So there is a feedback loop here. Conservative and neoliberal austerity fuels a harder-edged reactionary movement, which elects more and more reactionaries to political office, who then put through more austerity. But austere libertarian economics has not gotten any more workable since 1929 — on the contrary, active policy is more necessary now than ever. So this process continues until taxes and government services have been cut so far that the basic structure of the state starts to come unglued. This happened in the nation as a whole from 1929-32, it has happened in Kansas and Louisiana today, and to a lesser extent in most other conservative states, as Chris Hooks notes.
There are two basic paths from there. One is for voters to turn out Republicans made hideously unpopular by their destructive policy and elect Democrats who can undo the damage (Louisiana). The other is the basic fascist formula: a truly vicious conservatism translated into a Keynesian economic ideology — basically, full employment plus the secret police. Trump, with his demagogue's ear for what people want to hear, has stumbled close to this formula — but because he is a complete ignoramus about all policy and theory, he can't make the full leap to Keynesianism.
All this means is that to a very great extent I think it will be completely impossible to win over Trump supporters to actually vote for Democrats. However, more left-wing policy might go a considerable distance towards defusing Trumpism and nudging Republicans to vote for less deranged candidates. It's quite plausible to think that if in 2009 Democrats had put through a big enough stimulus to quickly restore full employment, Medicare for all, cut the size of the financial sector in half, and not enabled the foreclosure epidemic, the 2010 and 2014 midterms would not have been lost, and Republicans would have nominated an ordinary politician in 2016. (Equally important, the Democrats might have made serious inroads into the huge population of nonvoters.)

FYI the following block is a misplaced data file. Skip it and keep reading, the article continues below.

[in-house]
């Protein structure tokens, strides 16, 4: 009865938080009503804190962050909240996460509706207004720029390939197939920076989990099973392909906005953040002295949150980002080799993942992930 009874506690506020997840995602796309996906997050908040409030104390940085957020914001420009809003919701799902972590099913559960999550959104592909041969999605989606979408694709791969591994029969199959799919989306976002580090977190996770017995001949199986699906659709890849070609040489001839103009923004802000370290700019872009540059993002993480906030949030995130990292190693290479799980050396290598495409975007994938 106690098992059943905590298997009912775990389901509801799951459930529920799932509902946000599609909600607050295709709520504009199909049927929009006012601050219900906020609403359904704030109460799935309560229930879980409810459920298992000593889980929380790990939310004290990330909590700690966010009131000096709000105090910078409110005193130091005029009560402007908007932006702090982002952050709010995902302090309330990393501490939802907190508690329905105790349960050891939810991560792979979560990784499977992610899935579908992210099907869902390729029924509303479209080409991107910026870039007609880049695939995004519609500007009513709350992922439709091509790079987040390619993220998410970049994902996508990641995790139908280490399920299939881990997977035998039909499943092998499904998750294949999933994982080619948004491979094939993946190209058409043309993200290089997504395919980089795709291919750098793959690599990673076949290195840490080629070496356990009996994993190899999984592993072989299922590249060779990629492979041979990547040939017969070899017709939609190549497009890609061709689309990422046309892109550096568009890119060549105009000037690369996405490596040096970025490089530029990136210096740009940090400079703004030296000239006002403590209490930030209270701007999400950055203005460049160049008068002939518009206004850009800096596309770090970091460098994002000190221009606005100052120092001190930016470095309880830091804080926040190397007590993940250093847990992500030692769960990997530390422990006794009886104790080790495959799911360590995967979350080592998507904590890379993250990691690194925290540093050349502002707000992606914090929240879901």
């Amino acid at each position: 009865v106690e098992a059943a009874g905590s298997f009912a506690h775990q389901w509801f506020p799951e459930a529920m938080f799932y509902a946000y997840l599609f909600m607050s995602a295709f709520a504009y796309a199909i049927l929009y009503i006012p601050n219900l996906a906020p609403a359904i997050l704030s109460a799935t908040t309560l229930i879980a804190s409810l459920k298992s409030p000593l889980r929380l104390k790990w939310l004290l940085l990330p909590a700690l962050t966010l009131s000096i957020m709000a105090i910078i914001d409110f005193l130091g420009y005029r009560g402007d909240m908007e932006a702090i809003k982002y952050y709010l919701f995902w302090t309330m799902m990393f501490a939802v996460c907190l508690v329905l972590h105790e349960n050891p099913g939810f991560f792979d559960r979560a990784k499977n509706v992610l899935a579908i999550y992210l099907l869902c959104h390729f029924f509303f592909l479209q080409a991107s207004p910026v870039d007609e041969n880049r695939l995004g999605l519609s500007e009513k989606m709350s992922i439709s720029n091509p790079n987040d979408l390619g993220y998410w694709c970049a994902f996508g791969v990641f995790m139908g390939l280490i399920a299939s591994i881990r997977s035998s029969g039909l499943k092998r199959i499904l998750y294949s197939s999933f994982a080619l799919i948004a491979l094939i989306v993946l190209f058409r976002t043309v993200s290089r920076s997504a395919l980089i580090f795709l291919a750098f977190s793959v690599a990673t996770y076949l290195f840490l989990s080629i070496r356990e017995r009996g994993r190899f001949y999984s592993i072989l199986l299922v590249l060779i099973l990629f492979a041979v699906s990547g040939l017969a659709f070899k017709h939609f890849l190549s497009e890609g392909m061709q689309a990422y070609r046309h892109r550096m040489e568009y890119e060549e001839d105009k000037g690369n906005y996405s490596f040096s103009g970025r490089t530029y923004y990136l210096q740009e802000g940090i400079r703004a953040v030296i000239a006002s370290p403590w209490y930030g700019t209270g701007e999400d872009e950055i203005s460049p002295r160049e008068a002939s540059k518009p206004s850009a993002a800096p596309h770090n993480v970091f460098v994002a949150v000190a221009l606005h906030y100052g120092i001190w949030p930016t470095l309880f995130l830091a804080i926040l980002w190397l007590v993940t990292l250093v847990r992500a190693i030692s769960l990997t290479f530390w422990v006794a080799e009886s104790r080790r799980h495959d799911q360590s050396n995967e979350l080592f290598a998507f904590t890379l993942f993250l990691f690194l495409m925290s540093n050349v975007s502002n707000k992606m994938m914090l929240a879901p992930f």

I think the political stance of the broad left should ideally be something like this. We should confidently push forward on social democracy wherever possible, blithely ignoring the furious protests that are sure to result from white conservatives, and build on the hopefully resulting coalition to further entrench new benefits. After a few more shellackings at the ballot box, Republicans will hopefully calm the hell down and again accommodate themselves to the welfare state, and we can start the whole merry process over again.
One final note: three out of four of Konczal's policies are mostly about government policy. The final one, labor organizing, seems like a much more difficult nut to crack, at least in theory. As Jamelle Bouie notes, any sort of revitalized service worker organizing must be cognizant of the fact that working class service jobs are disproportionately held by minorities and women. Therefore, he argues that racist whites must be kept out of the organizing effort, "lest you undermine the larger effort."
That's probably a good idea for any particular union looking to expand. But I suspect such a situation will be long-term poison for any labor movement, for the exact same reason that keeping minorities out of most of the postwar unions helped lead to their downfall. Keeping a large slice of the working class un-organized means a big population of reserve labor that can be exploited as competition and scabs by business. And while America is browning fast, service jobs are the jobs of the future, and white people will be by far the largest ethnic group for decades and decades at least.
I honestly don't have the slightest idea what to do about that (and it goes without saying I am piss-poor at organizing). But I do think organizers and thinkers should continue to hammer home the fact that the economic fortunes of working class whites are inextricably tied up with those of minorities. The more people you can cover with union contracts, however grudgingly, the greater the potential staying power of the labor movement — and you might even help erode racist attitudes to boot.